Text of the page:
Microglia in the CNS: immigrants from another world

Glia. 2011 Feb;59(2):177-87. doi: 10.1002/glia.21104.


Microglia are immunocompetent cells of the brain that continuously survey their environment with highly motile extensions. Although first described almost a century ago, the developmental origin of microglia is still debated. Besides early myeolomonocytic cell populations that colonize the developing neuroectoderm already during embryogenesis, newly migrated myeloid cells are considered important disease modulators in the adult brain. Thus, understanding the mechanisms of myeloid cell recruitment from the periphery and their development into bone marrow-derived phagocytes in the adult brain is pivotal for manipulating immune cell entry into the CNS and potentially reducing disease burden. A major question is whether bone marrow-derived mononuclear phagocytes have similar features and fates as their endogenous counterparts. Significant advances in our understanding of microglia biology under physiological as well as under pathological conditions have been made in the last few years, especially by combining novel gene-targeting techniques that allow cell manipulation and trafficking analysis. These new aspects will be discussed in the present review.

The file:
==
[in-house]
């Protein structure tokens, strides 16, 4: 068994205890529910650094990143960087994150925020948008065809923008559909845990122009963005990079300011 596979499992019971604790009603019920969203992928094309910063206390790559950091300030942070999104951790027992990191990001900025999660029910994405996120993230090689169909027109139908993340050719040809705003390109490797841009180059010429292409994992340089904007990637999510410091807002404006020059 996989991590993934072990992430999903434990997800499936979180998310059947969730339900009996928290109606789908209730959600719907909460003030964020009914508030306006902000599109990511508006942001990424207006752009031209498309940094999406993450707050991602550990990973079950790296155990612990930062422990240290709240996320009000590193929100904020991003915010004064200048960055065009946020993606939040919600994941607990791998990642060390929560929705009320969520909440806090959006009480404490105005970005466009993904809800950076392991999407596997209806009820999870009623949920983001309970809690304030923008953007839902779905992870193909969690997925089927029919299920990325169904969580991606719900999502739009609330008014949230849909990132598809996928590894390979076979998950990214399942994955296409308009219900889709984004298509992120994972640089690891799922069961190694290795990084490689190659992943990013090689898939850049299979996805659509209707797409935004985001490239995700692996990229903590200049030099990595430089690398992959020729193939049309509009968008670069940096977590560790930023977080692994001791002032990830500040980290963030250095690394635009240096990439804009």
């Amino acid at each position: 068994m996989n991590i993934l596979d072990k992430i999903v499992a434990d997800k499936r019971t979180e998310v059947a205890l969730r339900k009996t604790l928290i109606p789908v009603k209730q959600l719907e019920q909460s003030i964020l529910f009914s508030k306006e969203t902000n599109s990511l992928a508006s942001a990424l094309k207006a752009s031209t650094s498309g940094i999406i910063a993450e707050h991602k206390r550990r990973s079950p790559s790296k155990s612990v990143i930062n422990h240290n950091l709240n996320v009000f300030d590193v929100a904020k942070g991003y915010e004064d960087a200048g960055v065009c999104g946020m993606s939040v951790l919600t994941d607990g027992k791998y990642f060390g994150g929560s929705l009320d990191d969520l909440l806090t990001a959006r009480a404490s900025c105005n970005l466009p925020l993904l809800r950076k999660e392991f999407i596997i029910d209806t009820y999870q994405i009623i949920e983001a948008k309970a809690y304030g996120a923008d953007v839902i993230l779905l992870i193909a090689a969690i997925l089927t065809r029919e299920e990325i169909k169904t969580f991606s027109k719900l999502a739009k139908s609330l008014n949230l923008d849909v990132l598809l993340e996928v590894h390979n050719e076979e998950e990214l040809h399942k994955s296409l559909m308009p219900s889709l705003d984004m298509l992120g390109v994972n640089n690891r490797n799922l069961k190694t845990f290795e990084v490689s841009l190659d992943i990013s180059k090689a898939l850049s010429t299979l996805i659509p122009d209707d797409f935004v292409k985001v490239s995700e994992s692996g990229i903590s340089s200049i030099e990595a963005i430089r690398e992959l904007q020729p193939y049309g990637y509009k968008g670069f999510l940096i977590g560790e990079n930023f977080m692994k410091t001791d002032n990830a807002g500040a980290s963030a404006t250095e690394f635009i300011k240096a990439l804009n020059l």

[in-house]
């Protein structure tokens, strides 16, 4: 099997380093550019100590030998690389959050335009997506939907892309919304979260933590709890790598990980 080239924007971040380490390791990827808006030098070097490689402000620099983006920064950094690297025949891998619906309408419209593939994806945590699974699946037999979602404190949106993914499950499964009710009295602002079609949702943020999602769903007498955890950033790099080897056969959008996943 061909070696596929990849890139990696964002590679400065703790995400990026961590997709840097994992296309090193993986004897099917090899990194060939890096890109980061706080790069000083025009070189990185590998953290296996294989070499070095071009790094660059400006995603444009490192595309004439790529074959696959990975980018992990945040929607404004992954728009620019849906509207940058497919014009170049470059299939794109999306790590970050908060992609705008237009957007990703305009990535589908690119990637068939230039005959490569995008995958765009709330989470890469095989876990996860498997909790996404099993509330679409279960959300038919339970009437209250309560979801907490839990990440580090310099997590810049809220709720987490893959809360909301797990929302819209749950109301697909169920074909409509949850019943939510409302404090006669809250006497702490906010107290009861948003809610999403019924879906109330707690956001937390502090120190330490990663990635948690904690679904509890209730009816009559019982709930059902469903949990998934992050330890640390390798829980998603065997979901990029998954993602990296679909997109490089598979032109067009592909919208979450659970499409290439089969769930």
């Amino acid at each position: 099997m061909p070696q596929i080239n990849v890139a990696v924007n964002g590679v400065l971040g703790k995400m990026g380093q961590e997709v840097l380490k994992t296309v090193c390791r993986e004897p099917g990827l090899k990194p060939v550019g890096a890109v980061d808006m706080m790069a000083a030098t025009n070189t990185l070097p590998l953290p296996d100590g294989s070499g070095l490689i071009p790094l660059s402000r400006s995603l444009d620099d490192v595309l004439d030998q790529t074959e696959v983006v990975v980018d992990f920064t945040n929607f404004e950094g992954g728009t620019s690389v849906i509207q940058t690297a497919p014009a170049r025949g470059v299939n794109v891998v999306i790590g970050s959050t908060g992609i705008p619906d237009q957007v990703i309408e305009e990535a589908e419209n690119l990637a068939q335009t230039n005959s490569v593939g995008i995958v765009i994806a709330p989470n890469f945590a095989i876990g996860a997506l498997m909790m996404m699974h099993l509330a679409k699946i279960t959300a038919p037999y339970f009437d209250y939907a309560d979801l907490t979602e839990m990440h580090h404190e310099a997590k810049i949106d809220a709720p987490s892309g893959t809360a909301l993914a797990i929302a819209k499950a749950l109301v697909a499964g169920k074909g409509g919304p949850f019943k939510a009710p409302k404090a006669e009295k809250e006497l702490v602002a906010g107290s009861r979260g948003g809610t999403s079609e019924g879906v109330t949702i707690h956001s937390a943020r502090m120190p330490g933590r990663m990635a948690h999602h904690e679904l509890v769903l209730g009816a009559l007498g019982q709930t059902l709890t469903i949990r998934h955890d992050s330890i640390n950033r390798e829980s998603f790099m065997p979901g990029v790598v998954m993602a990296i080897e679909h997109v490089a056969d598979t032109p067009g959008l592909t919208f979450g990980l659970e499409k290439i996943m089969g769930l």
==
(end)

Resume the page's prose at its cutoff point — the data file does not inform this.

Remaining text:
Publication types

  • Research Support, Non-U.S. Gov't
  • Review

MeSH terms

  • Animals
  • Brain Diseases / surgery
  • Cell Movement / physiology*
  • Central Nervous System / cytology*
  • Central Nervous System / embryology
  • Central Nervous System / growth & development
  • Central Nervous System / immunology
  • Humans
  • Macrophages / physiology
  • Macrophages / transplantation
  • Microglia / physiology*